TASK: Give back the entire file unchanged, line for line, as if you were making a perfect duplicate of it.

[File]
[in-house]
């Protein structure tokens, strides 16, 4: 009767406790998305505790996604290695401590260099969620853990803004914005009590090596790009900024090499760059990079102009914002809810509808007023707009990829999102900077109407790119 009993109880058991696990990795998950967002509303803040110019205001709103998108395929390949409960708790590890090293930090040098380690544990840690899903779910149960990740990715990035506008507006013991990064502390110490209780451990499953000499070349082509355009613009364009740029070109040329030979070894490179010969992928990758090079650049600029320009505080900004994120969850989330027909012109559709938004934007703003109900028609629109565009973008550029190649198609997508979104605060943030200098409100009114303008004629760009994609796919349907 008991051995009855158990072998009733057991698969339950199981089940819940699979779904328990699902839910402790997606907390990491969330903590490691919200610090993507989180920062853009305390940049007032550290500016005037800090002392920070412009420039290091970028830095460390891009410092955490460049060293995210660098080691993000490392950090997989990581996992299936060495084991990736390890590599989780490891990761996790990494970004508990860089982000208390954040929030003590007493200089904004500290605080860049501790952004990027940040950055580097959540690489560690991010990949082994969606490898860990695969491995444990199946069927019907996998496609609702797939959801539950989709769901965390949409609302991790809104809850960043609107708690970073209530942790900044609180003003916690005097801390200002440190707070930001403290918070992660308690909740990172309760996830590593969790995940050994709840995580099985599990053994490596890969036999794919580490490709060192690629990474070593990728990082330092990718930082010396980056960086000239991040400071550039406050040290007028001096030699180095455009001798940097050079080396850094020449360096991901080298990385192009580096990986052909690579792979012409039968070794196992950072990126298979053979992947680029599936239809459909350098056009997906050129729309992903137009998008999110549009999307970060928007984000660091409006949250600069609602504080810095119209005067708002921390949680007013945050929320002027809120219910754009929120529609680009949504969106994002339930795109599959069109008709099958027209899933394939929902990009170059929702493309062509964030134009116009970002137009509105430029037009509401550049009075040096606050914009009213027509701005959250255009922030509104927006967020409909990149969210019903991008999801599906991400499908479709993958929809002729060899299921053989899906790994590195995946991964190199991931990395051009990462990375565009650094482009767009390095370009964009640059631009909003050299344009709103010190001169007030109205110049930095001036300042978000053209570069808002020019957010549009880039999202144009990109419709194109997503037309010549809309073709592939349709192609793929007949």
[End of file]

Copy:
[in-house]
């Protein structure tokens, strides 16, 4: 009767406790998305505790996604290695401590260099969620853990803004914005009590090596790009900024090499760059990079102009914002809810509808007023707009990829999102900077109407790119 009993109880058991696990990795998950967002509303803040110019205001709103998108395929390949409960708790590890090293930090040098380690544990840690899903779910149960990740990715990035506008507006013991990064502390110490209780451990499953000499070349082509355009613009364009740029070109040329030979070894490179010969992928990758090079650049600029320009505080900004994120969850989330027909012109559709938004934007703003109900028609629109565009973008550029190649198609997508979104605060943030200098409100009114303008004629760009994609796919349907 008991051995009855158990072998009733057991698969339950199981089940819940699979779904328990699902839910402790997606907390990491969330903590490691919200610090993507989180920062853009305390940049007032550290500016005037800090002392920070412009420039290091970028830095460390891009410092955490460049060293995210660098080691993000490392950090997989990581996992299936060495084991990736390890590599989780490891990761996790990494970004508990860089982000208390954040929030003590007493200089904004500290605080860049501790952004990027940040950055580097959540690489560690991010990949082994969606490898860990695969491995444990199946069927019907996998496609609702797939959801539950989709769901965390949409609302991790809104809850960043609107708690970073209530942790900044609180003003916690005097801390200002440190707070930001403290918070992660308690909740990172309760996830590593969790995940050994709840995580099985599990053994490596890969036999794919580490490709060192690629990474070593990728990082330092990718930082010396980056960086000239991040400071550039406050040290007028001096030699180095455009001798940097050079080396850094020449360096991901080298990385192009580096990986052909690579792979012409039968070794196992950072990126298979053979992947680029599936239809459909350098056009997906050129729309992903137009998008999110549009999307970060928007984000660091409006949250600069609602504080810095119209005067708002921390949680007013945050929320002027809120219910754009929120529609680009949504969106994002339930795109599959069109008709099958027209899933394939929902990009170059929702493309062509964030134009116009970002137009509105430029037009509401550049009075040096606050914009009213027509701005959250255009922030509104927006967020409909990149969210019903991008999801599906991400499908479709993958929809002729060899299921053989899906790994590195995946991964190199991931990395051009990462990375565009650094482009767009390095370009964009640059631009909003050299344009709103010190001169007030109205110049930095001036300042978000053209570069808002020019957010549009880039999202144009990109419709194109997503037309010549809309073709592939349709192609793929007949």